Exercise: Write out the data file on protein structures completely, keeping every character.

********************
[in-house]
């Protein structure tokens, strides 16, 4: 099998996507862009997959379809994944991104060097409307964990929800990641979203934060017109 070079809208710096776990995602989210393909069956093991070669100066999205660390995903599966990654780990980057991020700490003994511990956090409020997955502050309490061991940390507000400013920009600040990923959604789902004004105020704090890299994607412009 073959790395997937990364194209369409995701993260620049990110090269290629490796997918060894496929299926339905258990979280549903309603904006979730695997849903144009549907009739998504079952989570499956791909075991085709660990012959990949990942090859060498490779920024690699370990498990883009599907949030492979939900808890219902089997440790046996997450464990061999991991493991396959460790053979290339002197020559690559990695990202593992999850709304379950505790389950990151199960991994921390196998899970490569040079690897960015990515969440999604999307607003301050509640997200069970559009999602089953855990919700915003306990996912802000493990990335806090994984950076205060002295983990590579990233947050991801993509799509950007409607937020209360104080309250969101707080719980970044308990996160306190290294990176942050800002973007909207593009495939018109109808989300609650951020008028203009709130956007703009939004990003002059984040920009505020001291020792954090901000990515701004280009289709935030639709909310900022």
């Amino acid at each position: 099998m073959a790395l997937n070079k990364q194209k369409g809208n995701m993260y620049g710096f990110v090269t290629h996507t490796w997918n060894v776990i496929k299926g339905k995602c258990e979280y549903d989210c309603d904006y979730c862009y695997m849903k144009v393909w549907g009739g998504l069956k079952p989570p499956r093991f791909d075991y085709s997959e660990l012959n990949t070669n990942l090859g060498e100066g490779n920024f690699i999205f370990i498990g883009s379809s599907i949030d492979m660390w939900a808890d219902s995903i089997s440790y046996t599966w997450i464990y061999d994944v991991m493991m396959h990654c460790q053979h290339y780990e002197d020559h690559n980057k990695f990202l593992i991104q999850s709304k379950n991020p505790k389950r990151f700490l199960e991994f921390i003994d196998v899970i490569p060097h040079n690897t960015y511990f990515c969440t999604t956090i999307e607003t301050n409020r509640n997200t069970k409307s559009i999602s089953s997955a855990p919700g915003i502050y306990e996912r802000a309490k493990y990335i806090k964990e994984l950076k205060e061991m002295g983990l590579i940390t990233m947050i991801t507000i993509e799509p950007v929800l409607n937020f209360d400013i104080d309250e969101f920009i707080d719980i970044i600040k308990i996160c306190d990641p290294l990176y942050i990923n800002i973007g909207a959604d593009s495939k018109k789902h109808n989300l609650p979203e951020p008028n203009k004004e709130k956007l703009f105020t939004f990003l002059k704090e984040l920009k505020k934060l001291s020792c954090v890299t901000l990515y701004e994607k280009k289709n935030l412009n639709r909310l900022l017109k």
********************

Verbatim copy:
[in-house]
């Protein structure tokens, strides 16, 4: 099998996507862009997959379809994944991104060097409307964990929800990641979203934060017109 070079809208710096776990995602989210393909069956093991070669100066999205660390995903599966990654780990980057991020700490003994511990956090409020997955502050309490061991940390507000400013920009600040990923959604789902004004105020704090890299994607412009 073959790395997937990364194209369409995701993260620049990110090269290629490796997918060894496929299926339905258990979280549903309603904006979730695997849903144009549907009739998504079952989570499956791909075991085709660990012959990949990942090859060498490779920024690699370990498990883009599907949030492979939900808890219902089997440790046996997450464990061999991991493991396959460790053979290339002197020559690559990695990202593992999850709304379950505790389950990151199960991994921390196998899970490569040079690897960015990515969440999604999307607003301050509640997200069970559009999602089953855990919700915003306990996912802000493990990335806090994984950076205060002295983990590579990233947050991801993509799509950007409607937020209360104080309250969101707080719980970044308990996160306190290294990176942050800002973007909207593009495939018109109808989300609650951020008028203009709130956007703009939004990003002059984040920009505020001291020792954090901000990515701004280009289709935030639709909310900022």
């Amino acid at each position: 099998m073959a790395l997937n070079k990364q194209k369409g809208n995701m993260y620049g710096f990110v090269t290629h996507t490796w997918n060894v776990i496929k299926g339905k995602c258990e979280y549903d989210c309603d904006y979730c862009y695997m849903k144009v393909w549907g009739g998504l069956k079952p989570p499956r093991f791909d075991y085709s997959e660990l012959n990949t070669n990942l090859g060498e100066g490779n920024f690699i999205f370990i498990g883009s379809s599907i949030d492979m660390w939900a808890d219902s995903i089997s440790y046996t599966w997450i464990y061999d994944v991991m493991m396959h990654c460790q053979h290339y780990e002197d020559h690559n980057k990695f990202l593992i991104q999850s709304k379950n991020p505790k389950r990151f700490l199960e991994f921390i003994d196998v899970i490569p060097h040079n690897t960015y511990f990515c969440t999604t956090i999307e607003t301050n409020r509640n997200t069970k409307s559009i999602s089953s997955a855990p919700g915003i502050y306990e996912r802000a309490k493990y990335i806090k964990e994984l950076k205060e061991m002295g983990l590579i940390t990233m947050i991801t507000i993509e799509p950007v929800l409607n937020f209360d400013i104080d309250e969101f920009i707080d719980i970044i600040k308990i996160c306190d990641p290294l990176y942050i990923n800002i973007g909207a959604d593009s495939k018109k789902h109808n989300l609650p979203e951020p008028n203009k004004e709130k956007l703009f105020t939004f990003l002059k704090e984040l920009k505020k934060l001291s020792c954090v890299t901000l990515y701004e994607k280009k289709n935030l412009n639709r909310l900022l017109k």